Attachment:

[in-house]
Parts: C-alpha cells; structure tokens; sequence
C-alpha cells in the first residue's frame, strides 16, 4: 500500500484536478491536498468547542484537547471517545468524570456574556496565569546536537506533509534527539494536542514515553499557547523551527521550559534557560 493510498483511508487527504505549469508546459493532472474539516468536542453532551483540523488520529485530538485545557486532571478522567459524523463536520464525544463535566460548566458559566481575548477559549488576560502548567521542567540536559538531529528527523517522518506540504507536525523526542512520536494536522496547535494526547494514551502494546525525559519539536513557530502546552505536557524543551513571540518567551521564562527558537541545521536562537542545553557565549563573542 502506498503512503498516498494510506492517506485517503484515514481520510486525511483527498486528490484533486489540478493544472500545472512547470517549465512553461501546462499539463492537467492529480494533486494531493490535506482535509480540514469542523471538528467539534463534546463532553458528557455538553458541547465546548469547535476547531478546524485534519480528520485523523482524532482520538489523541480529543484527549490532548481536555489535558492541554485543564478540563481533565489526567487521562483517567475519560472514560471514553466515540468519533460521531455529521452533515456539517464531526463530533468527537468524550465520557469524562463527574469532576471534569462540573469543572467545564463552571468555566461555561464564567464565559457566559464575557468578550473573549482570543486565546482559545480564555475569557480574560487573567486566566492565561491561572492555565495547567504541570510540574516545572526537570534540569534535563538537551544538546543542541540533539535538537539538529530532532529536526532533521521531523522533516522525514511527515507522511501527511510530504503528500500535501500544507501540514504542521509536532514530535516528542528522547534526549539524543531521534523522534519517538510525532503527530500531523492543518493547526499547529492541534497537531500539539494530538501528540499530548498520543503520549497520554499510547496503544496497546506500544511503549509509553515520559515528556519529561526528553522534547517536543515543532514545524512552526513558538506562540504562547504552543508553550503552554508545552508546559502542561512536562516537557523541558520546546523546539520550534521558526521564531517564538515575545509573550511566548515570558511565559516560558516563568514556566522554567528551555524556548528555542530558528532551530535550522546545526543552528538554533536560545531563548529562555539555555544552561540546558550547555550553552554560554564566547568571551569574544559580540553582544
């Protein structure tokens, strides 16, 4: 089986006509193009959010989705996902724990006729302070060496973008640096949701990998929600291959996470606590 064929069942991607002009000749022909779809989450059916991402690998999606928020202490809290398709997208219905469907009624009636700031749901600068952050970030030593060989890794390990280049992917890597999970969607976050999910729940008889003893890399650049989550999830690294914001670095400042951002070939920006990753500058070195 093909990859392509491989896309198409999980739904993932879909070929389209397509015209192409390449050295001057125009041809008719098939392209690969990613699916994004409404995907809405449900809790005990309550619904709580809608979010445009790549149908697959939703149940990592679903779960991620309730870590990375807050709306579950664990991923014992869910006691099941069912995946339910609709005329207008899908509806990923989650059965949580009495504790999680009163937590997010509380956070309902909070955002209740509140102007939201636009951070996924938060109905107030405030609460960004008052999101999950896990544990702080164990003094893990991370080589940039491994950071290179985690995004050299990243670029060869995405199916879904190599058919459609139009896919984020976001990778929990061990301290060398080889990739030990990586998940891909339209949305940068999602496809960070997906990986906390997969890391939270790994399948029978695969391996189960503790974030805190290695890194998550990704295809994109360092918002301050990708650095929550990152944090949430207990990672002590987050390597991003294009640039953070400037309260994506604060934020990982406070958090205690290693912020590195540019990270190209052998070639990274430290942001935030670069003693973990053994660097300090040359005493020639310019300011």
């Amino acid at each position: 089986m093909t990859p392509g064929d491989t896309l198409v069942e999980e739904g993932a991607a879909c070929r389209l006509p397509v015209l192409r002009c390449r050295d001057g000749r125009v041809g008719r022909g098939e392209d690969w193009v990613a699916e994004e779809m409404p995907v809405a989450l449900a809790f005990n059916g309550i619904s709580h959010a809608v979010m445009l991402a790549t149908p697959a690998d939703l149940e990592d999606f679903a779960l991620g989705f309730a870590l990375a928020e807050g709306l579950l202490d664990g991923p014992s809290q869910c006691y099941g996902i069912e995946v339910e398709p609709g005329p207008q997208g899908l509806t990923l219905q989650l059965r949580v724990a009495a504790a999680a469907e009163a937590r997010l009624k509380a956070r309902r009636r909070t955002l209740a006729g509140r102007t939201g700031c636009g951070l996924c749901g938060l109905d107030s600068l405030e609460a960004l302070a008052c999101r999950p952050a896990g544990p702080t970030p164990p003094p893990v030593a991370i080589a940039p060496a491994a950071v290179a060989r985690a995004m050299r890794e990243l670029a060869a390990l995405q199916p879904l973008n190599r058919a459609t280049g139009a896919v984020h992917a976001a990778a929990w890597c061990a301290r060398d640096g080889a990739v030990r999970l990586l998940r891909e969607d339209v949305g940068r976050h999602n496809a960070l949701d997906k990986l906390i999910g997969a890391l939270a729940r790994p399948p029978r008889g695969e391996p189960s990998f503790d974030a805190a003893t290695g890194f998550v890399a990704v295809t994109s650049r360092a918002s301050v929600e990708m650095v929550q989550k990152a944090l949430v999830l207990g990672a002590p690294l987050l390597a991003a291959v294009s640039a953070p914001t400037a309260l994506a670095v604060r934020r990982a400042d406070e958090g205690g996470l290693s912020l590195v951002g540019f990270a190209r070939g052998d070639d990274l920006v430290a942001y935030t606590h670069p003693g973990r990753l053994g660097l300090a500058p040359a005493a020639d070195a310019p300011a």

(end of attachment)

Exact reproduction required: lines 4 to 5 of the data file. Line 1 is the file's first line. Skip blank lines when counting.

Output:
């Protein structure tokens, strides 16, 4: 089986006509193009959010989705996902724990006729302070060496973008640096949701990998929600291959996470606590 064929069942991607002009000749022909779809989450059916991402690998999606928020202490809290398709997208219905469907009624009636700031749901600068952050970030030593060989890794390990280049992917890597999970969607976050999910729940008889003893890399650049989550999830690294914001670095400042951002070939920006990753500058070195 093909990859392509491989896309198409999980739904993932879909070929389209397509015209192409390449050295001057125009041809008719098939392209690969990613699916994004409404995907809405449900809790005990309550619904709580809608979010445009790549149908697959939703149940990592679903779960991620309730870590990375807050709306579950664990991923014992869910006691099941069912995946339910609709005329207008899908509806990923989650059965949580009495504790999680009163937590997010509380956070309902909070955002209740509140102007939201636009951070996924938060109905107030405030609460960004008052999101999950896990544990702080164990003094893990991370080589940039491994950071290179985690995004050299990243670029060869995405199916879904190599058919459609139009896919984020976001990778929990061990301290060398080889990739030990990586998940891909339209949305940068999602496809960070997906990986906390997969890391939270790994399948029978695969391996189960503790974030805190290695890194998550990704295809994109360092918002301050990708650095929550990152944090949430207990990672002590987050390597991003294009640039953070400037309260994506604060934020990982406070958090205690290693912020590195540019990270190209052998070639990274430290942001935030670069003693973990053994660097300090040359005493020639310019300011």
């Amino acid at each position: 089986m093909t990859p392509g064929d491989t896309l198409v069942e999980e739904g993932a991607a879909c070929r389209l006509p397509v015209l192409r002009c390449r050295d001057g000749r125009v041809g008719r022909g098939e392209d690969w193009v990613a699916e994004e779809m409404p995907v809405a989450l449900a809790f005990n059916g309550i619904s709580h959010a809608v979010m445009l991402a790549t149908p697959a690998d939703l149940e990592d999606f679903a779960l991620g989705f309730a870590l990375a928020e807050g709306l579950l202490d664990g991923p014992s809290q869910c006691y099941g996902i069912e995946v339910e398709p609709g005329p207008q997208g899908l509806t990923l219905q989650l059965r949580v724990a009495a504790a999680a469907e009163a937590r997010l009624k509380a956070r309902r009636r909070t955002l209740a006729g509140r102007t939201g700031c636009g951070l996924c749901g938060l109905d107030s600068l405030e609460a960004l302070a008052c999101r999950p952050a896990g544990p702080t970030p164990p003094p893990v030593a991370i080589a940039p060496a491994a950071v290179a060989r985690a995004m050299r890794e990243l670029a060869a390990l995405q199916p879904l973008n190599r058919a459609t280049g139009a896919v984020h992917a976001a990778a929990w890597c061990a301290r060398d640096g080889a990739v030990r999970l990586l998940r891909e969607d339209v949305g940068r976050h999602n496809a960070l949701d997906k990986l906390i999910g997969a890391l939270a729940r790994p399948p029978r008889g695969e391996p189960s990998f503790d974030a805190a003893t290695g890194f998550v890399a990704v295809t994109s650049r360092a918002s301050v929600e990708m650095v929550q989550k990152a944090l949430v999830l207990g990672a002590p690294l987050l390597a991003a291959v294009s640039a953070p914001t400037a309260l994506a670095v604060r934020r990982a400042d406070e958090g205690g996470l290693s912020l590195v951002g540019f990270a190209r070939g052998d070639d990274l920006v430290a942001y935030t606590h670069p003693g973990r990753l053994g660097l300090a500058p040359a005493a020639d070195a310019p300011a």